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Siliconeer: Merging Technology and Indian Culture in Silicon Valley

NCM Profile

NCM, Brahmani Houston Posted: Feb 17, 2004

Siliconeer is not your average Silicon Valley publication. When was the last time you looked to your monthly high tech business magazine for a curry recipe or a review of the latest Bollywood film?

ENTER TEXT HERE

Amardeep Gupta, owner and managing editor of Siliconeer

Located in Sunnyvale, Calif., Siliconeer’s comfortable office is nestled at the back of an Indian dress shop and next door to an Indian market. A popular Hindu temple nearby is one of the free monthly's distribution spots. This neighborhood of Indian shops and restaurants is one of the commercial centers of the estimated 200,000 Indian Americans in the Bay Area.

Siliconeer was founded at the height of the dot-com boom of 2000 to fill a niche left vacant by existing South Asian publications. Curiously for a community so closely attached to technology, no publication covered science and technology from a South Asian perspective.

In addition to science and technology, Siliconeer features articles that appeal to the wide range of interests of its steadily growing readership.

“Outsourcing and immigration are hot issues right now. Many people have gone back to India because of the economy and the job market,” says Amardeep Gupta, owner and managing editor.

Siliconeer has always had an open invitation to anyone who can write compelling articles for the Indian community. The result is a diverse freelance crew with a variety of perspectives and expertise.

For example, the poisoning of the Bengal Basin has gained the public's attention through the writings of Rahbihari Ghosh, founder of the Berkeley based International Institute of the Bengal Basin.

Immigration attorneys also write about immigration law, a topic of great interest to the Indian American community. Many writers contribute articles from India on subjects ranging from info-tech to Bollywood stars. Even Gupta’s wife, Seema, contributes her own favorite recipes every month. “She’s a very good vegetarian cook,” he says.

Siliconeer also publishes articles on finance because, Gupta explains, they want to help their readership expand their wealth. Another popular feature is the magazine's regular automobile column. “I love cars and Indian guys love cars,” Gupta says. “They want expensive stuff even if they can’t have it.”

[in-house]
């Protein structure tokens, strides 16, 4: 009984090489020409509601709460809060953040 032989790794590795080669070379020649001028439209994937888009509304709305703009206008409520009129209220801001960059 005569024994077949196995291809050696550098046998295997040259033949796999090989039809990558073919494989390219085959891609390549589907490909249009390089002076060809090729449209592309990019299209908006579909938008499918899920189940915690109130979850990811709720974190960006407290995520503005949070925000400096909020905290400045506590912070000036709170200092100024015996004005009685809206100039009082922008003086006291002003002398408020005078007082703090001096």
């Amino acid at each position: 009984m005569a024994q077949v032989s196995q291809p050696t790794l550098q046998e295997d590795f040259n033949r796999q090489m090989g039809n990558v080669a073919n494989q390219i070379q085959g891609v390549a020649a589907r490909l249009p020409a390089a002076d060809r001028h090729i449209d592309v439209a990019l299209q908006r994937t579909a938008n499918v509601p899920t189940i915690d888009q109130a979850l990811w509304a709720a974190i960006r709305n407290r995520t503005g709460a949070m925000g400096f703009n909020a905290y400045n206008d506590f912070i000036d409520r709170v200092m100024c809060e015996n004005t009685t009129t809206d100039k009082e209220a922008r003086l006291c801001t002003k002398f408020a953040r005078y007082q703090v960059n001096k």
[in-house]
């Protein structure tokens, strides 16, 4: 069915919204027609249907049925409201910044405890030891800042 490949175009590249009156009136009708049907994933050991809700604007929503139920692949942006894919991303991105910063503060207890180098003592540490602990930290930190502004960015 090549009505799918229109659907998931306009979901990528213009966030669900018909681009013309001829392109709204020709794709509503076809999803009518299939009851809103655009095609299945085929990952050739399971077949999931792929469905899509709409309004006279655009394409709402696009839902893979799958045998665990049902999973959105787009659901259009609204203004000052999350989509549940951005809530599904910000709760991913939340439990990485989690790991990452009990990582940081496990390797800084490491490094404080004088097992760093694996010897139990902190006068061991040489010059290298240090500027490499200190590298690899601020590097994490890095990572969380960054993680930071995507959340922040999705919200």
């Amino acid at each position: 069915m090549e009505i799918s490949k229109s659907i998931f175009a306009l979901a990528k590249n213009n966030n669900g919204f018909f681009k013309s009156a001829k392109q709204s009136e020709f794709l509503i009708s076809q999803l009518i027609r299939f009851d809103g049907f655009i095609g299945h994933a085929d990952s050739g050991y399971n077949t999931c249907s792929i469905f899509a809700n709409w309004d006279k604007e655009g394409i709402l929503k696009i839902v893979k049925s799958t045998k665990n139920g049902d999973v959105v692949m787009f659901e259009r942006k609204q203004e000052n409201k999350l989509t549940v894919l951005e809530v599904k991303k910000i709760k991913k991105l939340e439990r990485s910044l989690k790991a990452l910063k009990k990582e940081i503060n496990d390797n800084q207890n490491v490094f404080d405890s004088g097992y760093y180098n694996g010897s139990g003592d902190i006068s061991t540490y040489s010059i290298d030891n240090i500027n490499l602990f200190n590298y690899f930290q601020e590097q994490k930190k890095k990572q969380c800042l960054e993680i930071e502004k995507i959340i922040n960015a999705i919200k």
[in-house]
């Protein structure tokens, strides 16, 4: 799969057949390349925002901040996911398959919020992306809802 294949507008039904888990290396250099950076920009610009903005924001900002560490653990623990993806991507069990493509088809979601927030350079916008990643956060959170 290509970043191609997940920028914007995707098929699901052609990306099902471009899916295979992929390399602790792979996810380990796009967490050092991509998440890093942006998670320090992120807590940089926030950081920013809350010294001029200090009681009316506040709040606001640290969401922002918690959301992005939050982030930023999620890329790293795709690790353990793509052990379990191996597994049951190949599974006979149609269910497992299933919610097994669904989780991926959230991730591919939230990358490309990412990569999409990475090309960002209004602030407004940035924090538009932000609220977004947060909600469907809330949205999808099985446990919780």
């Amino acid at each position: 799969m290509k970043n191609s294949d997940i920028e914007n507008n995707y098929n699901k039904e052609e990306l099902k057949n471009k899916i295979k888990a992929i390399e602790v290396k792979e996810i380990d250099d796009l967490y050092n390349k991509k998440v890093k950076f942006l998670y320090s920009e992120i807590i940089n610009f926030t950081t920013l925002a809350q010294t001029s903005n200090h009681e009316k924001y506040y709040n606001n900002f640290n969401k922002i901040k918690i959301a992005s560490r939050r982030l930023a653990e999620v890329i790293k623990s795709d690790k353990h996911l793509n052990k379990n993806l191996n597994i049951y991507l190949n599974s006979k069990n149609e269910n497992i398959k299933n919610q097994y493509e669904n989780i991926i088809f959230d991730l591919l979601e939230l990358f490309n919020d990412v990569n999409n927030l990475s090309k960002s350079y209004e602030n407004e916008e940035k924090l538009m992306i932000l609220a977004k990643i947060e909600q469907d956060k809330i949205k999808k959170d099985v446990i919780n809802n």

While Silicon Valley has remained economically depressed since the dot-com crash, Siliconeer continues to thrive, serving a community that is particularly vulnerable to the ebbs and flows of the tech industry and the local economy.

“When we started it was the peak of the industry. A lot of dot-coms wanted to join us or leverage content or even buy us out. If we had been part of that bandwagon we would have had a flashy office, lots of expenses and we would have lost everything,” explains Gupta. Instead, Siliconeer chose to remain small and grow at it’s own pace. Its patience has paid off.

The magazine's circulation has grown from 6,000 to 20,000 in four years. It has also seen hits on its website, www.siliconeer.com, jump from several hundred a month to a whopping 95,000 a month. Its distribution has expanded to Indian shops, restaurants and temples in Los Angeles, Seattle, New York and New Jersey.

As its numbers have grown, the quality of the magazine has improved. In 2000 Siliconeer was a 60-page black-and-white publication. Now it has up to 80 pages with a glossy cover and many inside color pages.

Gupta says the magazine has found its niche. “There is something [in the magazine] everyone can enjoy. It’s light reading, not very intense—and we want to keep it that way.”

Siliconeer’s easy style and variety make it accessible not only to the Indian American community, but to anyone interested in science or technology or just in search of a good curry recipe.



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